Optimizing your store for improvement in conversion rate is something that most businesses these days spend time, money and effort on as this can drastically affect their bottom line. With a sound eCommerce analytics setup, this optimization can be made even easier and, better yet, measurable.Beginner's Guide to eCommerce Analytics Click To Tweet
Customer Acquisition Cost
Customer acquisition cost (CAC) is the dollar amount you spend to get a new customer for your eCommerce store. This number helps measure the return on investment of efforts to grow your customer base. CAC is calculated by adding the costs associated with converting prospects into customers (marketing, advertising, influencers, and more) and dividing that amount by the number of customers acquired.
We recommend tracking total CAC as well as CAC by channel so that you understand over a period of a few quarters which channel has done well for you and which hasn’t. Here’s an example of how CAC is caluclated –
If an organization spent $10,000 on marketing in a year, and it was able to acquire 1,000 new customers, the CAC would be $10 because $10,000 divided by 1,000 customers equals $10 per customer.
On the other hand, if the company brought in 500 customers, their CAC would be twice as high, or $20, because they spent the same amount of money and brought in half the number of new customers.
Customer Retention Rate
The customer retention rate is the percentage of existing customers who remain customers after a given period. Your customer retention rate can help you better understand what keeps customers with your company, and can also signal opportunities to improve customer service.
How do you calculate customer retention rate?
- To determine your retention rate, first identify the time frame you want to study
- Next, collect the number of existing customers at the start of the time period (S)
- Then find the number of total customers at the end of the time period (E)
- Finally, determine the number of new customers added within the time period (N)
Finally, plug the values in this formula to calculate the customer retention rate: [(E-N)/S] x 100 = CRR
For example, let’s consider an apparel store that had 100 customers at the start of the period (S), ended the period with 100 customers (E) and added 10 customers over the period (N). They would have a customer retention rate of 90 percent: [(100-10)/100] x 100 = 90 percent.
According to Bernard Meyer, an eCom marketing specialist at Omnisend, CRR shows how ‘sticky’ your products (or brands) are.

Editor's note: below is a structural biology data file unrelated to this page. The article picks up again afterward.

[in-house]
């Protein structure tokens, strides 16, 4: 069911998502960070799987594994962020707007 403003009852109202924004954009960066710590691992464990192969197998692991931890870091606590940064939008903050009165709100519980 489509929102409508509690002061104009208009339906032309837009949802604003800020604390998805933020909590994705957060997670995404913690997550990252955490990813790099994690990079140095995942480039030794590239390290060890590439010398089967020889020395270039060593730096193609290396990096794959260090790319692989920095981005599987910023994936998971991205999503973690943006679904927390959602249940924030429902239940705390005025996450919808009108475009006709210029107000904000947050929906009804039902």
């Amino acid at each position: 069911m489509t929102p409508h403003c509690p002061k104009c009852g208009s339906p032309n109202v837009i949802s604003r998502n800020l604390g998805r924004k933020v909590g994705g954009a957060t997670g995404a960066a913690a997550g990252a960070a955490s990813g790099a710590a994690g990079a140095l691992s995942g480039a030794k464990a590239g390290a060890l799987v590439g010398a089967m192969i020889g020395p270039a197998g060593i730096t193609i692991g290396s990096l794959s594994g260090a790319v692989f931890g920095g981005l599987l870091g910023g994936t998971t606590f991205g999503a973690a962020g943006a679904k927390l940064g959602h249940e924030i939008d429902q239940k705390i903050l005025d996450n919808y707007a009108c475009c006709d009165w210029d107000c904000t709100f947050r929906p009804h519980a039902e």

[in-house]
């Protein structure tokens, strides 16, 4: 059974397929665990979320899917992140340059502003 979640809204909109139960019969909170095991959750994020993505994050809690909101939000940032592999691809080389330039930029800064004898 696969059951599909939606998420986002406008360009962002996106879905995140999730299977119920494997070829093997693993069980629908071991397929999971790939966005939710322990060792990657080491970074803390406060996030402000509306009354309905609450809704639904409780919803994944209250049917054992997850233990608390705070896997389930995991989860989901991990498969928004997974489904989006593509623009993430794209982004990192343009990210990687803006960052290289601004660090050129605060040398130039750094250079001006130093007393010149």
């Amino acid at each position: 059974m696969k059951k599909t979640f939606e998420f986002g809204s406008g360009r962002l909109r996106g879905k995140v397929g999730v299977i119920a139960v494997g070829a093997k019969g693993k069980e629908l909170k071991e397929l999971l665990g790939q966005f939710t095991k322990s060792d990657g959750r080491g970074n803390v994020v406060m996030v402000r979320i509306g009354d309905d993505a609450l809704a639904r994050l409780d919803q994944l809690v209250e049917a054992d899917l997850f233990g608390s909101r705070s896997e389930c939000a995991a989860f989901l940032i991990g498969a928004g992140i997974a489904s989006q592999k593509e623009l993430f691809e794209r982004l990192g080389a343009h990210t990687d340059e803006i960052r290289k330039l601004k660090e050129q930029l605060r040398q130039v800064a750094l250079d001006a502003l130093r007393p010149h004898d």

Customer Lifetime Value
Customer lifetime value is the total revenue in dollar amount an eCommerce business earns from a customer over time. It takes into account all their orders ever. It is a good metric to size up customer satisfaction, loyalty and the viability of a brand.
There are two ways to calculate the CLV of an eCommerce store – (1) Accumulated Data Method, (2) Average Estimated Method.
If historical sales data is available, the Accumulated Data Method can be accurate and in this case, CLV=order 1 + order 2 + order 3… + order N.
If contiguous historical data is unavailable, the Average Estimated Method can be used. in this case, the Customer Lifetime Value = Average Order Value x N. (where N is the number of orders)
Although we’ve seen the 5 most important metrics to track for your eCommerce store, these are just a handful of many metrics that you can track to devise sound business strategies. You can contact our team here if you’re looking for expert guidance on setting up a full-fledged analytics platform.
Q. Is the investment in analytics worth it as a new business?
A. Absolutely, new businesses can benefit from an analytics setup. Remember, the sooner you set up analytics for your businesses, the sooner you can make data-driven decisions.
Q. What does it cost to implement data tracking for eCommerce in-house?
A. You’ll need at least one data scientist/analyst on your team and the salary for such an expert ranges from 50K-190K annually.
Q. How do I track online and offline data simultaneously?
A. using GA in combination with PowerBi can help you achieve this.